Buzz from the Beehive: greenhouse gases are in the govt’s gunsights – and (good grief!) so are the gangs

Climate Change Minister James Shaw today announced New Zealand’s first three emissions budgets, describing this as another milestone on of the journey toward a zero-carbon future.

Having these binding budgets in place was a critical part of the government’s strategy to rapidly eliminate the pollution that causes climate change, he said.

Shaw also confirmed the Emissions Reduction Plan will be released on Monday 16 May, setting out exactly how the Government plans to deliver on the first emissions budget. The Minister of Finance will outline the first investments from the Climate Emergency Response Fund on the same day.

But despite the importance of the government’s assault on pollution, we were more fascinated by a pre-Budget announcement from  Corrections Minister Kelvin Davis, Justice Minister Kris Faafoi and  Police Minister Poto Williams. 

The law-and-order package further increases Police numbers, addresses gang violence and extends successful rehabilitation programmes to break the cycle of offending and entering a life of crime.

The budget number that matters is that the Government is investing over $562 million over four years into Police (“so they continue to have the resources they need to keep our communities safe”), which “is in addition to our already-record investment in Police.”

More cops are promised but the government also will invest $94 million in tackling gangs and organised crime while working with communities to address the social factors that lead to people joining gangs in the first place.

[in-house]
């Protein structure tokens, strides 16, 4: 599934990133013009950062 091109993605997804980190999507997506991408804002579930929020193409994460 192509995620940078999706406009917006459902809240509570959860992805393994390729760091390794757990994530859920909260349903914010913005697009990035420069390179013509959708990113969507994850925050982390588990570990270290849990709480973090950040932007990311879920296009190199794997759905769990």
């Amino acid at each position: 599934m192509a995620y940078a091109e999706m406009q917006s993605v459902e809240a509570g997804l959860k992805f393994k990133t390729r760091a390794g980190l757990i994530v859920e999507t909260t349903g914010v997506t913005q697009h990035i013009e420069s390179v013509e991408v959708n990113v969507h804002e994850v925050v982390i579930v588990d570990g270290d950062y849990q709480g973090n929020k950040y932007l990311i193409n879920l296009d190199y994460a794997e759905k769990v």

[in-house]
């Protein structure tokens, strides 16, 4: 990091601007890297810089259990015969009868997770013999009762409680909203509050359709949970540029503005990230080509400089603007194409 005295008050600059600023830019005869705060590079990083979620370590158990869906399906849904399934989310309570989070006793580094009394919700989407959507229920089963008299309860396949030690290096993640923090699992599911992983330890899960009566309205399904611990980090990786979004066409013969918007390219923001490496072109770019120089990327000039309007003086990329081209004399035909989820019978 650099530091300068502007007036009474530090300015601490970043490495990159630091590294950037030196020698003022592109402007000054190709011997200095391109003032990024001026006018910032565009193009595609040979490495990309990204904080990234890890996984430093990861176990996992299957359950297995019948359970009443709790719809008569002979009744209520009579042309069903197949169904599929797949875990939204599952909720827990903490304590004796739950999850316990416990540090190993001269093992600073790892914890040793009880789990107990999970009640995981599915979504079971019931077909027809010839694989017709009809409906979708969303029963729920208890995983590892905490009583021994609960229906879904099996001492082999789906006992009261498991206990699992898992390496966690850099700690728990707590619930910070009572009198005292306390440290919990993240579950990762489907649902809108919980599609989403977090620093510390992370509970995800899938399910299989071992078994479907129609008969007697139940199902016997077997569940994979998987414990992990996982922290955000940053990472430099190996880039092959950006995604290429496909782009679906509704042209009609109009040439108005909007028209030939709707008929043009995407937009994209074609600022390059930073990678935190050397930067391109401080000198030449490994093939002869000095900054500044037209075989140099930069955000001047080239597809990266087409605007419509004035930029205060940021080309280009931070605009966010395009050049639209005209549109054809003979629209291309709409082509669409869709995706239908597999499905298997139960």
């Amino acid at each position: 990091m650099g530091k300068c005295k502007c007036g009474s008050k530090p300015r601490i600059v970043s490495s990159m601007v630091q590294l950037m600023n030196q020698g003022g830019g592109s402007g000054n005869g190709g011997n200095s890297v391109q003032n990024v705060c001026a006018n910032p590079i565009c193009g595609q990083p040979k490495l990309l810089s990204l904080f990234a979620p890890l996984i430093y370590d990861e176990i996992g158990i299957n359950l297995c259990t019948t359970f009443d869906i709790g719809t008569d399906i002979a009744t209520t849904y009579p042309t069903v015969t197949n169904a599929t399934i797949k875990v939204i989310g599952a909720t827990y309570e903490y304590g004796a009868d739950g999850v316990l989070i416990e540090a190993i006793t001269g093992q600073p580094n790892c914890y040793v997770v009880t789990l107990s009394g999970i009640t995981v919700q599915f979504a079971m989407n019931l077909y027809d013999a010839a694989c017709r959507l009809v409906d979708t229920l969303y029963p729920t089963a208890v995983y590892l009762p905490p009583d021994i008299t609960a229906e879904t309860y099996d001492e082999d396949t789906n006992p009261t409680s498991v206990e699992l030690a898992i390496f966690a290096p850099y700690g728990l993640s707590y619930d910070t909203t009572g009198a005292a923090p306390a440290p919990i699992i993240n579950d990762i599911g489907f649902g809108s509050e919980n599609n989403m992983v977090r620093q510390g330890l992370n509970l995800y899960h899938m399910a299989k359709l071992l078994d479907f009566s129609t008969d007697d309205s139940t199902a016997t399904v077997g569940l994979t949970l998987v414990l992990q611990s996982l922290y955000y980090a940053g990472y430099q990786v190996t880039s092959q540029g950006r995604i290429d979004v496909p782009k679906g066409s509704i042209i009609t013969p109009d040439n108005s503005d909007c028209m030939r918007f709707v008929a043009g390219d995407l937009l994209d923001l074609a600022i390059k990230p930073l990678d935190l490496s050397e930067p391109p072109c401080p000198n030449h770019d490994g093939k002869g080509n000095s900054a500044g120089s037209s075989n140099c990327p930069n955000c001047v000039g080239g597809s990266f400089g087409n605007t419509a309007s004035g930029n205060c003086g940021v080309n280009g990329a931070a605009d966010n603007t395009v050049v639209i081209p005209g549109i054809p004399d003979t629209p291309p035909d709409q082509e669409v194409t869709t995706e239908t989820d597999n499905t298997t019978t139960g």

The timing is fascinating:  just a few days earlier a Newshub-Reid Research poll found most Kiwis think Police Minister Poto Williams is too soft on crime.

But Prime Minister Jacinda Ardern is standing by her beleaguered colleague and Williams described the poll respondents’ judgement of her as unfair, saying:

“For me, you’re either soft or you’re a thug or you’re smart and I choose to be smart.”

National Party Police spokesperson Mark Mitchell (what did you expect him to say?) sees it differently.

“I think the result of your poll clearly shows that the public has lost confidence in this Government,” he told Newshub. “They are soft on crime.”

Point of Order remains puzzled that when the PM appointed her ministers after the 2020 general election, she bypassed Greg O’Connor, a former police officer who rose to the rank of Senior Sergeant but was more widely known as President of the New Zealand Police Association.     

Wikipedia provides a quick rundown on his career.

What would we learn if Newshub– or any other journalist, come to think of it – asked him what he thinks of the government’s performance on the law-and-order front and the public’s opinion of Poto Williams.

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